“Obviously, we’re disappointed that he left,” says party Executive Director Suzanne Jones Pranger. “But we acknowledge that the independent population is growing across the country and here.”
Bob Mercer showed us just how much it’s growing and how deep the Democratic losses have become last October when he checked on the totals of registered voters in South Dakota:
There were 251,649 Republicans; 170,445 Democrats; 118,046 independents and those with no-party affiliation; 1,603 Libertarians; 502 Constitutionalists; and 827 others.
I’ve been registered independent, Democrat and Republican in my voting life. But I’ve been hanging out in the Libertarian Party for the last decade or so.
I did register Democratic last spring so I could vote for Hillary Clinton in the primary. That gave the party a registration boost that I took away a week or so ago when I returned to The Party of Newland (Bob, of course), which is much different than a party at Newland’s — and less likely to get you arrested.
But back to the numbers, er, uh, statistics: Mercer pointed out in October that Democrats actually had an edge over Republicans in registered voters in South Dakota in 1978. That was the year Bill Janklow beat Roger McKellips and started a Republican gubernatorial reign of more than 40 years (by the time Daugaard leaves office in January of 2019…), and likely more.
The ’78 numbers: Democrats 193,345, Republicans 191,766.
It was all downhill for the Democrats after that in competing with Republicans for registered voters, and in elected offices.
The Democratic Party recovered nicely in registrations by 2008, thanks in large part to heavy registration work tied to the high-profile Obama-Clinton primary race, topping the 200,000 mark at 204,413. Republicans still had significantly more, at 241,528 and independents were at 82,473.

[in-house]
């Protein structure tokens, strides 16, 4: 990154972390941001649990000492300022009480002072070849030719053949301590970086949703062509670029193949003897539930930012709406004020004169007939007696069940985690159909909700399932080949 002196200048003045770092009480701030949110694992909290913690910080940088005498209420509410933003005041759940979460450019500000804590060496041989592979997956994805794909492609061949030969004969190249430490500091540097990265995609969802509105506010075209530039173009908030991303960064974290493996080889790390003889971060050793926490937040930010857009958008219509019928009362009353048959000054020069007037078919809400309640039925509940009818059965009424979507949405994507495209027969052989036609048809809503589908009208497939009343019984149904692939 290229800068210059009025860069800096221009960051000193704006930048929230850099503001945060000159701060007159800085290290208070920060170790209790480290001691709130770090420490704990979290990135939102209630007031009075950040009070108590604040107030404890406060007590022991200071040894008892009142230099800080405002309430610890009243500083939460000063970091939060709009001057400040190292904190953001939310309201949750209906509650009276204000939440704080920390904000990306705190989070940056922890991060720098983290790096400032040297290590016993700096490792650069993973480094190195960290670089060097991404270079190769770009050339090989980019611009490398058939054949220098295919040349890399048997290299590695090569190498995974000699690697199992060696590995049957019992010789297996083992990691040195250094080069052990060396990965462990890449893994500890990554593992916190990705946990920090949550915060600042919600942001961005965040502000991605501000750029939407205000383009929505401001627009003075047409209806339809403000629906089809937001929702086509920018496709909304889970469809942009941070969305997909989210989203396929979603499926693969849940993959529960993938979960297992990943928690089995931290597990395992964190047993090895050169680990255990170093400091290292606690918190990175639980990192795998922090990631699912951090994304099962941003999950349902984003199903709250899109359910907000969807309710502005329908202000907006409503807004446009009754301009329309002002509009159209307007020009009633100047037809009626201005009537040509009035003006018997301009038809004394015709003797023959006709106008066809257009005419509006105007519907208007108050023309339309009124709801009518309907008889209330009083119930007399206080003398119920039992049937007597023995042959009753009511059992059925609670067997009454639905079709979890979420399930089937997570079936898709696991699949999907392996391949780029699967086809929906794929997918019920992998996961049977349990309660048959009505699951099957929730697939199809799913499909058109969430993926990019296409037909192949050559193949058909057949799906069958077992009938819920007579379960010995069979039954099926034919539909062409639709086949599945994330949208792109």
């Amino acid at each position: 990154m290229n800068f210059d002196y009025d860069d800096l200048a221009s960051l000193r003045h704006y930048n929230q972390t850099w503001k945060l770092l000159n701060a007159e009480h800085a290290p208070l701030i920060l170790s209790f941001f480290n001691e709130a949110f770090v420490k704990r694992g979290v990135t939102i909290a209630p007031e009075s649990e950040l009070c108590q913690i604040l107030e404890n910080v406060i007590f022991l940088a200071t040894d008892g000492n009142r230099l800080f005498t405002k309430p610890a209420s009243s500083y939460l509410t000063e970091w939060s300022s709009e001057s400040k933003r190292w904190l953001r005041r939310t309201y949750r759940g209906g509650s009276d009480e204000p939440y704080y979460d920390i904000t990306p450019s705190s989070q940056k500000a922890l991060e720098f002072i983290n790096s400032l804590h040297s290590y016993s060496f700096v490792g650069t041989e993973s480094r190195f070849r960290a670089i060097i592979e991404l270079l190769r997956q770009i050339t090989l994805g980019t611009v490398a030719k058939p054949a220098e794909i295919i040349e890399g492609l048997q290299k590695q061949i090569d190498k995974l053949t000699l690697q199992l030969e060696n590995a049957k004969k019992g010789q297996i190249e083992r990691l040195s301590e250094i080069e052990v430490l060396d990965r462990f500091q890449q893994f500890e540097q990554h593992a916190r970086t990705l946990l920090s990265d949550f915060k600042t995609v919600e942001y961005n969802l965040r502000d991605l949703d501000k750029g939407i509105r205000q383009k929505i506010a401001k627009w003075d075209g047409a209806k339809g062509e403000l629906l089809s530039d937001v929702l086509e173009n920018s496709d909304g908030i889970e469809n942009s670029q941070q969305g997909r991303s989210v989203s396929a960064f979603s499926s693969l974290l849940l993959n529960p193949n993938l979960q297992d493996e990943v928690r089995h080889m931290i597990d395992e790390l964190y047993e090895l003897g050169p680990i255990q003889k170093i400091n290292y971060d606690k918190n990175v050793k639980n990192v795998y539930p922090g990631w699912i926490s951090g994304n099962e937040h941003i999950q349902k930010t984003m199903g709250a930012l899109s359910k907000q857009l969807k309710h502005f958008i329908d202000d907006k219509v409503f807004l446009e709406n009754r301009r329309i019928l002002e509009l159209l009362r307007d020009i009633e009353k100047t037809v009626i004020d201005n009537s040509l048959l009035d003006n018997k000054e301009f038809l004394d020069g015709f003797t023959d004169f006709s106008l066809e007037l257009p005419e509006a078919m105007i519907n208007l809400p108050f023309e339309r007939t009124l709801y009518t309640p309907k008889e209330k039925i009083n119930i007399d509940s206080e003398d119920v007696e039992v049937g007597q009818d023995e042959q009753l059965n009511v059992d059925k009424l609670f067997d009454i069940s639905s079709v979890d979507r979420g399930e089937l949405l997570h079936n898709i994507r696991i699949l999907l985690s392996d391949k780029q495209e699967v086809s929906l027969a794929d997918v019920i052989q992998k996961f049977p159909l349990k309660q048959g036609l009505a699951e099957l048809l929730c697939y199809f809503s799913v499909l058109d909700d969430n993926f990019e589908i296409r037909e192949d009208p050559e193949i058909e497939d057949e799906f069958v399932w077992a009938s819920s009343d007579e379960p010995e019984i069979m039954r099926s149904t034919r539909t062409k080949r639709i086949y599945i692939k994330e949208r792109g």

By the general election in 2014, Democratic registration had dropped to 176,165, with Republicans holding pretty steady at 240,544 and Independents/no party named at 102,337.
It’s unclear just how much it hurt the party when Democrats decided to open their primary to independent voters. But it obviously didn’t help and the jump in independents probably wasn’t coincidental.
Forty three years after the last Democrat — Dick Kneip — was elected governor, the party in South Dakota is short on money and short on competitive candidates. It is also without a single statewide office holder and clinging to what you might call a micro-minority in the state House and state Senate.
A pragmatist with designs on a statewide race might look at it all and figure there are few political benefits and plenty of drawbacks to being a registered Democrat in South Dakota. And Jon Schaff, a political science professor at Northern State University in Aberdeen, thinks that’s just what Huether did.